by Countable | 4.23.19
As the U.S. population continues to age, spending on Americans age 65 and up is expected to rise to 50% of federal noninterest spending in 2029 according to the Congressional Budget Office’s (CBO) 2019 Budget and Economic Outlook.
That would represent a sharp increase from 2018 when 40% of federal noninterest spending (roughly $3.8 trillion) ― mostly on mandatory programs like Social Security and Medicare ― went to the elderly.
A presentation by CBO Director Keith Hall at the University of Oregon’s Lundquist College of Business and Wayne Morse Center for Law and Politics included this chart showing federal spending on people age 65 or older as a percentage of total noninterest spending over time:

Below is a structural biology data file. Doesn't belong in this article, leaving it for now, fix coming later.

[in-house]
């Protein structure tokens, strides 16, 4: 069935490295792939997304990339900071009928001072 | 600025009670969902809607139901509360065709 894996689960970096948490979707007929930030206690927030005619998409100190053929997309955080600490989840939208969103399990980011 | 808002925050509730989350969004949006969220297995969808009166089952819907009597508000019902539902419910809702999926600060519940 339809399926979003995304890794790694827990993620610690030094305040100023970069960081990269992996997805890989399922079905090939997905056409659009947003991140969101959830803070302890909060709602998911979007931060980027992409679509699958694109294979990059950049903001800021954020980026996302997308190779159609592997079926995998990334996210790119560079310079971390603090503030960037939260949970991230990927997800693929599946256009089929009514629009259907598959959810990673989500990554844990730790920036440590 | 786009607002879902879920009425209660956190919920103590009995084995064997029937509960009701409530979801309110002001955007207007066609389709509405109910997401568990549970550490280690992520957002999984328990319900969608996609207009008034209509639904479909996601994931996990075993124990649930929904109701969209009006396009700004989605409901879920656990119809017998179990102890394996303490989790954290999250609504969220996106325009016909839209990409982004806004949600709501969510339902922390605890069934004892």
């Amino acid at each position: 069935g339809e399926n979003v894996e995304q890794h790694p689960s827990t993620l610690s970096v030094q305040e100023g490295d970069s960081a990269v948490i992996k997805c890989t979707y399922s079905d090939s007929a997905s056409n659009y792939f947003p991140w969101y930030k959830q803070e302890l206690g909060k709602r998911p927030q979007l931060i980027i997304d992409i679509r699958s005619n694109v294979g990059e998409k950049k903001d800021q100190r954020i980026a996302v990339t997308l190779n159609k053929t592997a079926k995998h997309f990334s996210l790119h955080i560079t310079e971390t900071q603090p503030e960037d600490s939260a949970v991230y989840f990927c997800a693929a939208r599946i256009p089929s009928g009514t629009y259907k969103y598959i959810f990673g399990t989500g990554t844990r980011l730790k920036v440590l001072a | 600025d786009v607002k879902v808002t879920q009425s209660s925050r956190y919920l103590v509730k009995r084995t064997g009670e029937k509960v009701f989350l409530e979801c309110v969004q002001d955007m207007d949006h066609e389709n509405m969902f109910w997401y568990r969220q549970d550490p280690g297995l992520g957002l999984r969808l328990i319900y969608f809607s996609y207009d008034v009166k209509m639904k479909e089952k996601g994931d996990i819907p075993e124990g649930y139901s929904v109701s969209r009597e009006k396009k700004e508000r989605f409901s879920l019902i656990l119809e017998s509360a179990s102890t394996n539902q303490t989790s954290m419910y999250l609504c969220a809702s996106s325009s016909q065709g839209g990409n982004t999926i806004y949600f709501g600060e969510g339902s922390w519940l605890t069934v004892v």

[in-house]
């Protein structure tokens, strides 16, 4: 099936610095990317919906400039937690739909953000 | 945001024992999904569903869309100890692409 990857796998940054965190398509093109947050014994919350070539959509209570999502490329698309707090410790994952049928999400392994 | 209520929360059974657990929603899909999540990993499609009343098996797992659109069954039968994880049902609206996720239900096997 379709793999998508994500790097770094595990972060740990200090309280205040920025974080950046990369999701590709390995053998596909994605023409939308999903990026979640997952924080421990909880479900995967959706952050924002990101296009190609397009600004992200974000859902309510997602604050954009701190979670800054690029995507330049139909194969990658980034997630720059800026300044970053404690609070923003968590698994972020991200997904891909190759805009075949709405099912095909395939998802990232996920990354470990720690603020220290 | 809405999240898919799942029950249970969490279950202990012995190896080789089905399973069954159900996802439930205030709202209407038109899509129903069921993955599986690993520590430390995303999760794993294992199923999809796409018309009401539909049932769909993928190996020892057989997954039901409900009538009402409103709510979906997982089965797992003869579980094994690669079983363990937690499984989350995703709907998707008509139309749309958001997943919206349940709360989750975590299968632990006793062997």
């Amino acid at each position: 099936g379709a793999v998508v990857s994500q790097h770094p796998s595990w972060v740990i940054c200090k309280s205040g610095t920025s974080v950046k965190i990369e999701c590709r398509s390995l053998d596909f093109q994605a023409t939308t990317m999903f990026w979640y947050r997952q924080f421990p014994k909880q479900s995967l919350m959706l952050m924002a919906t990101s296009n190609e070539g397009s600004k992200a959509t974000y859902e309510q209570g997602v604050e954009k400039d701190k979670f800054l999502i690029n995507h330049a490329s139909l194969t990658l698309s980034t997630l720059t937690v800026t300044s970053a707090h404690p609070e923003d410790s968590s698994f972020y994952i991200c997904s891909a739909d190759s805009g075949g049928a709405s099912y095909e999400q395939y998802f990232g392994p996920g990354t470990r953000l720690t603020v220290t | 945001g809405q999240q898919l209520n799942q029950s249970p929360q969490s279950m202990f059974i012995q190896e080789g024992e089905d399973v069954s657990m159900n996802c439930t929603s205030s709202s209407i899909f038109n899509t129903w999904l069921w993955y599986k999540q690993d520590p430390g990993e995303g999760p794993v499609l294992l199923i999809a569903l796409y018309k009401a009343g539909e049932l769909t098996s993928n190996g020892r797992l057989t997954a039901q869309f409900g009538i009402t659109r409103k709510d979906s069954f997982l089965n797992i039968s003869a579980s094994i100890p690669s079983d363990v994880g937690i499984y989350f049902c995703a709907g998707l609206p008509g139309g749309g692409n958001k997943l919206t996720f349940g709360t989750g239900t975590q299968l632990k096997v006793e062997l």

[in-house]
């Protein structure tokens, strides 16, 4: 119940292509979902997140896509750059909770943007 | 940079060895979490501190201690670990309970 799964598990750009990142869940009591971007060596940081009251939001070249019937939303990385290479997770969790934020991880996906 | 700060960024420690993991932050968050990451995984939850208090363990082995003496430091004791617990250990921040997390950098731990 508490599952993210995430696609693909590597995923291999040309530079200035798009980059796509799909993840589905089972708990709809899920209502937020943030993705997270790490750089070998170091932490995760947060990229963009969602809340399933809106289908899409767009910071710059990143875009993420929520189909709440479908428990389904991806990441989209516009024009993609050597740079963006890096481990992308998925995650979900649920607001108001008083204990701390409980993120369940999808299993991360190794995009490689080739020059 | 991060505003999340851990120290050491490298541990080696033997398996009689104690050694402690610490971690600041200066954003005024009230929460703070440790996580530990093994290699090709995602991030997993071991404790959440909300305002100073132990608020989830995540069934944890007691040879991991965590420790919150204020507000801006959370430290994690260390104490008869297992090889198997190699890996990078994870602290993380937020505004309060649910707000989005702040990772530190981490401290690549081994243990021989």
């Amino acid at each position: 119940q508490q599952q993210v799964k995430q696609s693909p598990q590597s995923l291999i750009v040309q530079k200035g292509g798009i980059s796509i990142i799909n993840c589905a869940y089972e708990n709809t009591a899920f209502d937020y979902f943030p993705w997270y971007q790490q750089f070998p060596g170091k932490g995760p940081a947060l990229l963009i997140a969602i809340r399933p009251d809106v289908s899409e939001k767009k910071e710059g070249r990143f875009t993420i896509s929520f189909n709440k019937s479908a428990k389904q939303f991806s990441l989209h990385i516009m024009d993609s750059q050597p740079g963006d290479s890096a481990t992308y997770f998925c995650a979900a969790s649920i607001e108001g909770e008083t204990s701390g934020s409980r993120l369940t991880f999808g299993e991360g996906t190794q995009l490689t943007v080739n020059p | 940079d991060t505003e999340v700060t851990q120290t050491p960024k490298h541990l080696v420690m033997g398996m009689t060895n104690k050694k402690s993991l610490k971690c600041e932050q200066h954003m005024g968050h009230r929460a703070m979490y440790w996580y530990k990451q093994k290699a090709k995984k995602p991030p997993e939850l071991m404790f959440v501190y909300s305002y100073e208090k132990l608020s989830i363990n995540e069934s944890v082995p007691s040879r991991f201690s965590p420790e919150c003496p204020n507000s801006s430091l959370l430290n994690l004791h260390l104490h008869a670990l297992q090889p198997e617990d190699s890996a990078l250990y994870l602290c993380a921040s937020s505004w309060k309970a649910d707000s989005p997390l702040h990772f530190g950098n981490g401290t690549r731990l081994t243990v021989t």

The “other” in the above chart includes things like military healthcare and pension benefits for veterans, health and pension benefits for federal civilian retirees, food stamps, housing assistance, and Medicaid.
Increases in enrollment in Social Security and Medicare along with the rising cost of servicing the national debt is driving the budget deficit and as this chart shows, the CBO doesn’t forecast the deficit shrinking anytime soon:
— Eric Revell
(Photo Credit: iStock.com / Bill Oxford)
Written by Countable